Ethan: How do you think your sound or lyrical content has developed or changed since you started recording music?

Dave: That’s a good question. I think I’m still trying to figure it out. Each album is hopefully a step up in the process of figuring out how to craft a song that says something worth saying in a way worth listening to. I think I’m becoming better at more quickly filtering out what chord progression or melody isn’t going to do that. You have to spend some time with a song while you’re finishing it, but if there’s not that moment where you get chills and get that feeling of wonder—if that doesn’t happen for you, then it’s probably not going to happen for everybody else.

“The guards of Criticism and Scrutiny stand at the door of your heart and filter everything from coming in. But they go on break when it’s story time, because the content isn’t being framed as dogma, so the heart is easier to get to.”

—Dave Radford

I’m also learning that once you put out a record, you’re kind of married to that record for a couple of years. You have to play those songs every night. And so that just means I’m harder on my song selection. I think that’s meant better lyrics over the course of the three records—learning to say things a little bit more concisely. Especially in the first record, there’s just a ton of words in every song.

The sound on this last record, “Ghost of a King,” was our best fit as far as working with a producer. Ben Shive did a phenomenal job, and I think that bigger, more cinematic sound that we went for is telling of where we’re heading in the future. But who knows? Knowing how good I am at predicting things, our next record will probably be an acoustic-only, stripped-down thing.

Emily: Can you tell us a little bit more about the story and process behind “Ghost of a King”?

Dave: So the story of the title comes from a cold and snowy night two-and-a-half years ago. I wrote this guitar riff that became the intro to the title song. And I just sang the words “I met a ghost of a king” in that same melody, and then jibberish after that. I saved a voice memo and forgot about it for two years.

When the deadline for new songs came along, I remembered that voice memo. I had been cataloguing these songs all along the way. And that one had stuck with me for some reason.

To go into the process of writing, we simply knew that we needed to put out a record, and I had a period of 3–4 months to write all the songs, so it was very condensed. I’m not one of those writers that gets up in the morning, drinks a glass of water, and writes music for six hours. It comes and goes, and there will be seasons of it. So it was a very deliberate, intentional effort toward writing specifically for a record.

Ethan: Going back a little bit further to some of your older music, one of my favorite songs of yours is “Far Kingdom.” What was the inspiration for that song?

Dave: Yeah, so that is one of the few songs that I’ve actually kind of gone into with the intention of writing about a specific theme. Most of the time, I don’t really know what a song going to be about, and I’m just playing with the word flow, trying different words, until some sort of direction for the song comes along. For me, there’s a sort of threshold for inspiration that I can only reach by a putting in certain amount of time. And I just have to pay that tax in order to get into the land of flow or inspiration.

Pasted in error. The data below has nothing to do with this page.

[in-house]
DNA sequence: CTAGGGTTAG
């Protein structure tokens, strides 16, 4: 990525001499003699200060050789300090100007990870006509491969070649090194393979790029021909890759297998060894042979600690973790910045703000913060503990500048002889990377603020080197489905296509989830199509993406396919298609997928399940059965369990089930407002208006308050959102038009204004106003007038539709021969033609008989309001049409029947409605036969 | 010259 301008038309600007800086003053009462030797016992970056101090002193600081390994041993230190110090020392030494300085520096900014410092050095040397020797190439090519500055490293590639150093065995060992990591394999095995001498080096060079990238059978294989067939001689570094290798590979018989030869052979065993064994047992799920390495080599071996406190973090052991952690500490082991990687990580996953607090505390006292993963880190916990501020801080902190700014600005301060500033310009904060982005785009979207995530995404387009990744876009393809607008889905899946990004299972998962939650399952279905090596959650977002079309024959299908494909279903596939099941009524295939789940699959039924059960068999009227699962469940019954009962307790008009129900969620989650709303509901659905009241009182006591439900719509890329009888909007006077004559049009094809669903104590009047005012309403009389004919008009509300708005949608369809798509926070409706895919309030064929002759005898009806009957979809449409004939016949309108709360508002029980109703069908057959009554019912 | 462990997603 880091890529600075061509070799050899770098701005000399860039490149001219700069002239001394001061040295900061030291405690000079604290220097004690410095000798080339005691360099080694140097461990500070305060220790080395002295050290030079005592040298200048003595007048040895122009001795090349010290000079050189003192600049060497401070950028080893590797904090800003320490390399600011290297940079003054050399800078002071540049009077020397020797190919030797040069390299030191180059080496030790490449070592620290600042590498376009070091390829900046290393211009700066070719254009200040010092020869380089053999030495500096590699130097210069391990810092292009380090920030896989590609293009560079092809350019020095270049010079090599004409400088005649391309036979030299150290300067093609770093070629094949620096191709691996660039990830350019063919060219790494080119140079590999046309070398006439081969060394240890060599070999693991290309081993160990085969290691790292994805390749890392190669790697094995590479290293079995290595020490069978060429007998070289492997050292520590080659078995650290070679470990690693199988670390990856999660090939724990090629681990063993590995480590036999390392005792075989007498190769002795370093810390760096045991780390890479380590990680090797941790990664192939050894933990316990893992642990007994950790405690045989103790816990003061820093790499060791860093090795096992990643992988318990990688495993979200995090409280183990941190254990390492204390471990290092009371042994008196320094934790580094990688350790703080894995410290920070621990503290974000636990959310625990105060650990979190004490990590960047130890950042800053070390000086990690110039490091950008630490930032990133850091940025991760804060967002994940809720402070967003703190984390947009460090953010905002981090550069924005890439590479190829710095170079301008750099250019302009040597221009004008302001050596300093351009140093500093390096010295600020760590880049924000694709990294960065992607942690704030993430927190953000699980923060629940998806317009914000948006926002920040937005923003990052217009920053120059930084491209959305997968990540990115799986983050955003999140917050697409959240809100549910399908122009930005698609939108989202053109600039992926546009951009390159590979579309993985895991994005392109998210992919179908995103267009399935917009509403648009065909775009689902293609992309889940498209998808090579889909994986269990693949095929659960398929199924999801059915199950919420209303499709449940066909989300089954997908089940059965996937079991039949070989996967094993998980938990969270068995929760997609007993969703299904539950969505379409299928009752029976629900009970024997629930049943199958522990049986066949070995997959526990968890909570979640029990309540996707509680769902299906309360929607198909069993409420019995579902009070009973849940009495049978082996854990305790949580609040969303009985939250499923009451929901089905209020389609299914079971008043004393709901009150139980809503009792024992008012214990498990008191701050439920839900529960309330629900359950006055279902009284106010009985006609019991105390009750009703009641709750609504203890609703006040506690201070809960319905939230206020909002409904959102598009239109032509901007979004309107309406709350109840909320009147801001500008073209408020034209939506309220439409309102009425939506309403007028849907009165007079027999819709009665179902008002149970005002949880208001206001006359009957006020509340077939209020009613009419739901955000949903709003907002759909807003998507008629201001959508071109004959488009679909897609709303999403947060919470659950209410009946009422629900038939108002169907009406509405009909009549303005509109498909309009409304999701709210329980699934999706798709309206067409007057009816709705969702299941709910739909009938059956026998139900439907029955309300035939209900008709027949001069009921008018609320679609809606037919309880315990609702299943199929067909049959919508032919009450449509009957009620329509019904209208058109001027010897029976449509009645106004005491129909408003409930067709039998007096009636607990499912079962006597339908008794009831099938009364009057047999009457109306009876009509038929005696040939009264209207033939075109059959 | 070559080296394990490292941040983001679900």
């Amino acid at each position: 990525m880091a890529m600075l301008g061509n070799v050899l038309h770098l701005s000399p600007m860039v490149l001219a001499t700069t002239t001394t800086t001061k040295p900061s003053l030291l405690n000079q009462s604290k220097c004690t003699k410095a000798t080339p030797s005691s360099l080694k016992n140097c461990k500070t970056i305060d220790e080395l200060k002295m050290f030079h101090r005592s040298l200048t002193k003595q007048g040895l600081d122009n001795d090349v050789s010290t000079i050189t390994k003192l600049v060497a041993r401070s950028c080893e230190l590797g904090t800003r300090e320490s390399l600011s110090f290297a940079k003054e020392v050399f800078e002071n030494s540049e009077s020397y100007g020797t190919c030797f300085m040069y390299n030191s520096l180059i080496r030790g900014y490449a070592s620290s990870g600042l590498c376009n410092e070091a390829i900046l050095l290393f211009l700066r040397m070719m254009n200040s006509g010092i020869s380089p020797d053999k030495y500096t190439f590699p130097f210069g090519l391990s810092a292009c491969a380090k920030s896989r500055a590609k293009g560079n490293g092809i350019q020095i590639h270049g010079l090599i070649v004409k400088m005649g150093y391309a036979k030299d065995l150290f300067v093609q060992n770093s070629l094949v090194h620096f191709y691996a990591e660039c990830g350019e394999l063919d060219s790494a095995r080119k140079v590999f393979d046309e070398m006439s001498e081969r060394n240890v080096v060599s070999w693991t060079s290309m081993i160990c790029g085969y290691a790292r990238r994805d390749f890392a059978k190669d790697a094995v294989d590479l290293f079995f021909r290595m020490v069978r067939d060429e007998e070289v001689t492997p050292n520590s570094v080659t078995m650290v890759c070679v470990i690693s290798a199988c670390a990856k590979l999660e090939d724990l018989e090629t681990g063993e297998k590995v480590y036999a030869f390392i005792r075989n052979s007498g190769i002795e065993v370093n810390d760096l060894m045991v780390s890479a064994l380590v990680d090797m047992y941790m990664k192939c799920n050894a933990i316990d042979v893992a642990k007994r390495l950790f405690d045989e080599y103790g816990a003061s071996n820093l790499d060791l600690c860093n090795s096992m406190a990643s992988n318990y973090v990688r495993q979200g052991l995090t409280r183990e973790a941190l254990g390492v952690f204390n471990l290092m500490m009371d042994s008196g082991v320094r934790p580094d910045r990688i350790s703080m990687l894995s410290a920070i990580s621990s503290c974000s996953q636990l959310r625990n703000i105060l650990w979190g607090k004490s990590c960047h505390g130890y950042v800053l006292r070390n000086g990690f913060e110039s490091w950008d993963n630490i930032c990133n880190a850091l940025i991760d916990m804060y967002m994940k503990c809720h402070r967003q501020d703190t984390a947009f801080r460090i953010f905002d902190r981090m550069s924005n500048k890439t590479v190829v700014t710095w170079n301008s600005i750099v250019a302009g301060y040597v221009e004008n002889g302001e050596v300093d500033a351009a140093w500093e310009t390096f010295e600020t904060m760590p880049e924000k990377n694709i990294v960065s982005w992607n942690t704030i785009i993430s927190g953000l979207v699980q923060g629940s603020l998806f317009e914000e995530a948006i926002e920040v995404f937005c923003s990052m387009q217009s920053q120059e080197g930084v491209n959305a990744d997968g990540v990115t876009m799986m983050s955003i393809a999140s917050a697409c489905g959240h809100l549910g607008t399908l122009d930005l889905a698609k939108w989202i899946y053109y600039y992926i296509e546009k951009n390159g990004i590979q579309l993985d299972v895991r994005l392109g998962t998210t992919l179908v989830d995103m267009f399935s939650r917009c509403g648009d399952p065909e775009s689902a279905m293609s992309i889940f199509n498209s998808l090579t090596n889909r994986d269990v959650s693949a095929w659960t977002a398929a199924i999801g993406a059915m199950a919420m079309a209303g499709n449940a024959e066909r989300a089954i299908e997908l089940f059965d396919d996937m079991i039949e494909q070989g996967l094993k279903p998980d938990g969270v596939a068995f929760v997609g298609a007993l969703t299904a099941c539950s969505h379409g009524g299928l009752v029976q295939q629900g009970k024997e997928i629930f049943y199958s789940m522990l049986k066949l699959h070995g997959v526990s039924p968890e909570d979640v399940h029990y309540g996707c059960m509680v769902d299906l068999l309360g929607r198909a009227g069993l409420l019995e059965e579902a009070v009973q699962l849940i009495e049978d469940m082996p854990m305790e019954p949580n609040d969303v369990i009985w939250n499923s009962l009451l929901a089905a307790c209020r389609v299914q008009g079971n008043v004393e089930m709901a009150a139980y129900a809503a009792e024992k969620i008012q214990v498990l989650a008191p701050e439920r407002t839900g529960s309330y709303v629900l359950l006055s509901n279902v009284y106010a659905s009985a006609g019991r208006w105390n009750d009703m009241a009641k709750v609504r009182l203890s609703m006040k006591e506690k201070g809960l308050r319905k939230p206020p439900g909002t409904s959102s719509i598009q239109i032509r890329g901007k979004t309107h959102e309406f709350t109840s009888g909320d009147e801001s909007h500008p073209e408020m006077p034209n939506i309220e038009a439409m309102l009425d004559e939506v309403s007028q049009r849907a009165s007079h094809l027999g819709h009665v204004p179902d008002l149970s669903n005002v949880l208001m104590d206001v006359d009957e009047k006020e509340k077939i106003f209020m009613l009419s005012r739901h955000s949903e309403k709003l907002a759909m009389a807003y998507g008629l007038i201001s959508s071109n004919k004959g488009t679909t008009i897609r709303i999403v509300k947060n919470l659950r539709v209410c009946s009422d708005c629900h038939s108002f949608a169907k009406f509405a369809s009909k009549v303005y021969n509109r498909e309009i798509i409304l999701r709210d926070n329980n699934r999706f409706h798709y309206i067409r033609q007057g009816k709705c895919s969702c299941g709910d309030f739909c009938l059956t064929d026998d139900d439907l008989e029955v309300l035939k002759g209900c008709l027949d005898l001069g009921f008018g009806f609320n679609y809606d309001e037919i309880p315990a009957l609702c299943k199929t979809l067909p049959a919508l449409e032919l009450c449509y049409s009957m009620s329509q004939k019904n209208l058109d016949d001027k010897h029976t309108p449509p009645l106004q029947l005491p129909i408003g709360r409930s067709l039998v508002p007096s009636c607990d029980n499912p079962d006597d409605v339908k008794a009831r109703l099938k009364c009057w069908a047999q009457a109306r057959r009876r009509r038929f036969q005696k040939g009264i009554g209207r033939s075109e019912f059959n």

But for “Far Kingdom,” I knew that I wanted to write a song about heaven, and I had read a lot to “study up.” I heard this sermon called “Joy’s Eternal Increase.” It was basically about Jonathan Edward’s theology of heaven, from Edwards’ sermon called “Heaven, a World of Love.” That song is basically that sermon, but way less information. I opened a Word document (which I never do), put all these quotes on it, and narrowed it all down, trying to form it all into a three-and-a-half-minute song.

Emily: What has been the most meaningful song that you have written, and why?

Dave: For whatever reason—it might be because we always play it last at our concerts—“Train Station” still has that magic for me. I just find it fun and interesting to play every time. I don’t know if that means it’s the most meaningful, but it’s definitely special.

Ethan: That’s actually the first song of yours that I heard! It’s a really fun one. So what does touring and performing look like for you guys?

Dave: I don’t know, man. The touring is becoming more and more part of our lives. Last August, we jumped full into “this is a career” mode. So we left everything else and started doing this. This coming fall, we’ll be doing something like 30 or 40 shows. We’re doing an orchestra tour in the fall at colleges, where we’ll come and recruit about 10 players or so from the college and bring like 6 players with us, and have this 15-person band on stage and play through our new record. That’s really exciting, but planning for it all takes up a lot of time.

So it’s good, man. It’s really fun. It’s hard in a lot of ways, but it’s very rewarding at the same time, especially interacting with listeners after shows. Making it work with a 1-year-old is sometimes exhausting, too, but again, it’s really worth it.

Emily: What is your favorite type of show to play?

Dave: We like playing colleges, honestly. Those are usually our favorite places to play. We’ve also played at one or two theaters, and those have been really fun as well. But all of those audiences—most of them, anyway, were college-age crowds. Those seem to be the folks that are most into the music right now. They’re excited about everything, it seems like, and enthusiastic about listening to new music. It’s kind of an infectiously encouraging and enthusiastic audience to play for.

To find out more about The Gray Havens, visit their website.

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Featured photo courtesy of Dave Radford.